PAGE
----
A quantitative analysis of the 2017 Honduran election and the argument used to defend its outcome

by   Irene A Gerrish, et al.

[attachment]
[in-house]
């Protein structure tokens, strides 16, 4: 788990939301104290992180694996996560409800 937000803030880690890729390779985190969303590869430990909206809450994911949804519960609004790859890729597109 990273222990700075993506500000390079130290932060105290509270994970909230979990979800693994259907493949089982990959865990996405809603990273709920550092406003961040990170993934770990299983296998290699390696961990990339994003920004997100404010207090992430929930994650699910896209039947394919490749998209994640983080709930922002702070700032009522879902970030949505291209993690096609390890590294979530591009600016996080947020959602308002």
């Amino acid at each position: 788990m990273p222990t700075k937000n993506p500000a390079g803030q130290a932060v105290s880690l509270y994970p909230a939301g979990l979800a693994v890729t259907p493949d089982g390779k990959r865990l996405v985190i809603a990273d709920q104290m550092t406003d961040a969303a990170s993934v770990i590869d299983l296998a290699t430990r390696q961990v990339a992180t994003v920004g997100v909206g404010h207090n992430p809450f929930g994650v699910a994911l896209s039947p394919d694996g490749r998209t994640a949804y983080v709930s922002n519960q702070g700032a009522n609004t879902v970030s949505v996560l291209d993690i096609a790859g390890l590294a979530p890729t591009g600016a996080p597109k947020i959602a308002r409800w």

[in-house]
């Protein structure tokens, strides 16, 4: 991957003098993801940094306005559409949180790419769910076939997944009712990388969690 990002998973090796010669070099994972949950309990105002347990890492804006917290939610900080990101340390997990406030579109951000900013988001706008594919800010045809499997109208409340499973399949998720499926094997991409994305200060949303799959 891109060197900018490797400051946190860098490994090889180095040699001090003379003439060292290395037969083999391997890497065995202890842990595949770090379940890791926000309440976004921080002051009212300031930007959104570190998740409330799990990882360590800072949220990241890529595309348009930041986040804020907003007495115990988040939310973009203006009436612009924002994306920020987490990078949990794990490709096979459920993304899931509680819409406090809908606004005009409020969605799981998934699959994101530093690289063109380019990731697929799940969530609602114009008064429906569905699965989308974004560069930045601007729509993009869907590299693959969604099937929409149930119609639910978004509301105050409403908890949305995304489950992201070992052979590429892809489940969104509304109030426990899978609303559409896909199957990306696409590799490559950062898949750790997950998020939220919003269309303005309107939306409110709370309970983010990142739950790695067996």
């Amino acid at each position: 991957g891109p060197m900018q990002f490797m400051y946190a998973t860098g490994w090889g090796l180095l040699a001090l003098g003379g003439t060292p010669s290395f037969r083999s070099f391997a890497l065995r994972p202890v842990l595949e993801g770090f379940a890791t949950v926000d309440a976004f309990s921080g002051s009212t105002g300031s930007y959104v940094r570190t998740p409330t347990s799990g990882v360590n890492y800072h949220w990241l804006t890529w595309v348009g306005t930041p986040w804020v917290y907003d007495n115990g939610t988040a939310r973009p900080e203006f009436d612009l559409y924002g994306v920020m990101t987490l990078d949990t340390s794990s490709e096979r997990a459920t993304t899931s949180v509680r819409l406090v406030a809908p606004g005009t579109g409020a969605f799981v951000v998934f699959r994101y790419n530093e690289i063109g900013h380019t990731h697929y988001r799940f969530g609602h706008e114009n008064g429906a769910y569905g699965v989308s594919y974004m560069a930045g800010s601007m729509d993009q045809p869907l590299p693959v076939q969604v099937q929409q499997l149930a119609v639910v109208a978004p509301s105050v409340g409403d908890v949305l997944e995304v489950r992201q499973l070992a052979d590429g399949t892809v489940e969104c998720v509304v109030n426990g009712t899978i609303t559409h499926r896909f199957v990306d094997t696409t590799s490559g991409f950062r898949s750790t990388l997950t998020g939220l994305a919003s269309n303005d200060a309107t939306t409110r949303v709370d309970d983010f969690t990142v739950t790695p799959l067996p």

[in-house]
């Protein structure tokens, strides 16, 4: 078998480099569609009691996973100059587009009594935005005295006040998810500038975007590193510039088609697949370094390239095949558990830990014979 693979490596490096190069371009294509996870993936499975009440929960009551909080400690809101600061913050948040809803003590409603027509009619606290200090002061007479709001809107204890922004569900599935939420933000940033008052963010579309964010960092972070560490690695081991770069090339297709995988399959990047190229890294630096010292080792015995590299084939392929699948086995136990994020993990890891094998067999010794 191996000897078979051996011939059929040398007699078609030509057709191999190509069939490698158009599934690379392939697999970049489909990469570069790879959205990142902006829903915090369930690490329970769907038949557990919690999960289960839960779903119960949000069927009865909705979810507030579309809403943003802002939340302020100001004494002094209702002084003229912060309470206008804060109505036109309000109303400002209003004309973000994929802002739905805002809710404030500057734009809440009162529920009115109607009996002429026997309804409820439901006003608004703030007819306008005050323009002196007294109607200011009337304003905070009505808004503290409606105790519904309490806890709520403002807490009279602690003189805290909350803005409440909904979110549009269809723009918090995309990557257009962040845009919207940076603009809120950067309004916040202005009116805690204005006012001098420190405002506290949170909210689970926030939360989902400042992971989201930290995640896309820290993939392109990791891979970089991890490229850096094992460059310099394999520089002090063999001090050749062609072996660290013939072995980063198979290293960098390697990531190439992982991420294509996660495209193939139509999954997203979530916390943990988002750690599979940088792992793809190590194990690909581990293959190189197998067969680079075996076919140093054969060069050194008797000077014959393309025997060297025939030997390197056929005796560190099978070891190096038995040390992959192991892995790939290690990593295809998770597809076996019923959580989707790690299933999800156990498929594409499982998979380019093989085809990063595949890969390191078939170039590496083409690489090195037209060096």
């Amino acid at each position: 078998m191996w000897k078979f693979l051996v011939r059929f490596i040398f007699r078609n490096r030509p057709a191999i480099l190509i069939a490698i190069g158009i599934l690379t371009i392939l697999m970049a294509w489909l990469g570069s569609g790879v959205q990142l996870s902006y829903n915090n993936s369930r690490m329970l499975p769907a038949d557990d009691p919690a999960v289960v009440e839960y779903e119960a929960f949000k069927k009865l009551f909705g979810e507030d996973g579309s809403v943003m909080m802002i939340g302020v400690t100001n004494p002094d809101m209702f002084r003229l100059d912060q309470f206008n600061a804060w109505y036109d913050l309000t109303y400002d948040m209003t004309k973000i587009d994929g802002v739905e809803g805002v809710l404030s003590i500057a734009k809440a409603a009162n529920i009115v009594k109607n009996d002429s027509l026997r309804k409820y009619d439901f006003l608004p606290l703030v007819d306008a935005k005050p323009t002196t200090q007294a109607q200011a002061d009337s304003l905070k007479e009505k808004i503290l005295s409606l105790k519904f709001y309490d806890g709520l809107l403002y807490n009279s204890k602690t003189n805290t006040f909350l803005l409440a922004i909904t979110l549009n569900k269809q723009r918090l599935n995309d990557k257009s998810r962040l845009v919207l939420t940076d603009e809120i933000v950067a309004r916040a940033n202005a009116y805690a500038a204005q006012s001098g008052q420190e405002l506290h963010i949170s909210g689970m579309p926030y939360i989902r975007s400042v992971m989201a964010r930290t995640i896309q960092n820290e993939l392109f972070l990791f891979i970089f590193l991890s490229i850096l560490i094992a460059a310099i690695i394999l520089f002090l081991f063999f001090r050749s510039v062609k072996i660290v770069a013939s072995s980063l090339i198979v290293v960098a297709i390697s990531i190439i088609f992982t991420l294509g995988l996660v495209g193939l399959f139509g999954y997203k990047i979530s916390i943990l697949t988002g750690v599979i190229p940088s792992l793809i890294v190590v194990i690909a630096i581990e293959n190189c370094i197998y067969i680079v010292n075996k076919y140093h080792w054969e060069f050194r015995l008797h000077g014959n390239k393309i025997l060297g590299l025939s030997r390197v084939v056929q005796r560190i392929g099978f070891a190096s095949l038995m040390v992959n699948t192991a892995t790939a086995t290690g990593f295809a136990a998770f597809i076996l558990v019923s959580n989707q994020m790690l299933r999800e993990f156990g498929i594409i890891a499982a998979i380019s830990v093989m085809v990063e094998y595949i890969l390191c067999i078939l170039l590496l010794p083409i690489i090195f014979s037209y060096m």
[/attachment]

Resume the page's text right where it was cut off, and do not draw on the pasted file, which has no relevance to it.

The Honduran incumbent president and his administration recently declared victory in an election riddled with irregularities and indicators of fraud. Perhaps most curious, however, was a numerical anomaly: the primary challenger carried a very significant lead of five percentage points more than half way through the election but was ultimately defeated by the incumbent. The incumbent (Hernandez) offered a plausible explanation for the surprising turnaround in the ballots: his popularity is greater in remote areas of the country but votes from remote areas were not counted until later in the election. Here, we mathematically formalize this argument, which we will call the Hernandez conjecture, and employ the resulting formulae together with geodemographic data from Honduras to quantitatively assess the conjectures veracity. When the departamentos were analyzed individually, three sparsely-populated departamentos (of 18 total) showed small but non-negligible probability of the conjectures veracity; however, when the country was analyzed as a whole, the overall probability of the conjectures veracity was calculated to be less than 0.0001 under a wide range of different assumptions. Results of our three-pronged analysis, taken together, indicate a negligible probability of a fair win by the incumbent.


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